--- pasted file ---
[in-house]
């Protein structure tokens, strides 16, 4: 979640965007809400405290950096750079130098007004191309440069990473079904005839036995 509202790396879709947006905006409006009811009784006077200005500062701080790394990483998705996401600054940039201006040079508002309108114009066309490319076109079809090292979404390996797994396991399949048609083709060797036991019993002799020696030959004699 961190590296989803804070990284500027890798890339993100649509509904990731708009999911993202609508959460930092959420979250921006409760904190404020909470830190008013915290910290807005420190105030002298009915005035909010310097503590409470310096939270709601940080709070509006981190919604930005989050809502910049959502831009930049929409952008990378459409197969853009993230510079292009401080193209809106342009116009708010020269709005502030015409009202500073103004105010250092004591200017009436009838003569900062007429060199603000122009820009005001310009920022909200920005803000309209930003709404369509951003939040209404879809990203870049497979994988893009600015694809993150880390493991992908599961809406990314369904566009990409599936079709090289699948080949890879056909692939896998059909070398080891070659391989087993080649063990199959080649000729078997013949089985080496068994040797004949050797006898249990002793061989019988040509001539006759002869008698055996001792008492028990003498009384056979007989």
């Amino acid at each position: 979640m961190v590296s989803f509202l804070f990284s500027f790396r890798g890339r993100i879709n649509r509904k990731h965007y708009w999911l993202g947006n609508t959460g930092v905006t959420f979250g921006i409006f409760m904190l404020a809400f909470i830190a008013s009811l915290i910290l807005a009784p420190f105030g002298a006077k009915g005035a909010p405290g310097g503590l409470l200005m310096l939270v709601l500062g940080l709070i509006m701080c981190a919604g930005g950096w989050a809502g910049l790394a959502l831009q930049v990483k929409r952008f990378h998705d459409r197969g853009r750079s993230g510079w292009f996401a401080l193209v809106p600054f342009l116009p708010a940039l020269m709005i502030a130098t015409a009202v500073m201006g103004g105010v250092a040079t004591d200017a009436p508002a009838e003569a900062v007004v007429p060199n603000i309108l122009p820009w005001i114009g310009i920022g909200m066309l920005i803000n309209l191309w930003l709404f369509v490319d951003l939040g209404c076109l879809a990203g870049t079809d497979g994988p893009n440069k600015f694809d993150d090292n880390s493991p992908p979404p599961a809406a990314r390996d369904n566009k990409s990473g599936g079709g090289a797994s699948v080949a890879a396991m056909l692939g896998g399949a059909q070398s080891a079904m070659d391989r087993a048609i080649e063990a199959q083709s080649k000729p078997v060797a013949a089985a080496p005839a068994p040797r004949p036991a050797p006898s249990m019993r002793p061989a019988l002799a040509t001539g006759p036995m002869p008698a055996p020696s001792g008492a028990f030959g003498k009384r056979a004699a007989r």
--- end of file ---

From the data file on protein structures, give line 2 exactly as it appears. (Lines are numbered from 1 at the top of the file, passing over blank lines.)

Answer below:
């Protein structure tokens, strides 16, 4: 979640965007809400405290950096750079130098007004191309440069990473079904005839036995 509202790396879709947006905006409006009811009784006077200005500062701080790394990483998705996401600054940039201006040079508002309108114009066309490319076109079809090292979404390996797994396991399949048609083709060797036991019993002799020696030959004699 961190590296989803804070990284500027890798890339993100649509509904990731708009999911993202609508959460930092959420979250921006409760904190404020909470830190008013915290910290807005420190105030002298009915005035909010310097503590409470310096939270709601940080709070509006981190919604930005989050809502910049959502831009930049929409952008990378459409197969853009993230510079292009401080193209809106342009116009708010020269709005502030015409009202500073103004105010250092004591200017009436009838003569900062007429060199603000122009820009005001310009920022909200920005803000309209930003709404369509951003939040209404879809990203870049497979994988893009600015694809993150880390493991992908599961809406990314369904566009990409599936079709090289699948080949890879056909692939896998059909070398080891070659391989087993080649063990199959080649000729078997013949089985080496068994040797004949050797006898249990002793061989019988040509001539006759002869008698055996001792008492028990003498009384056979007989």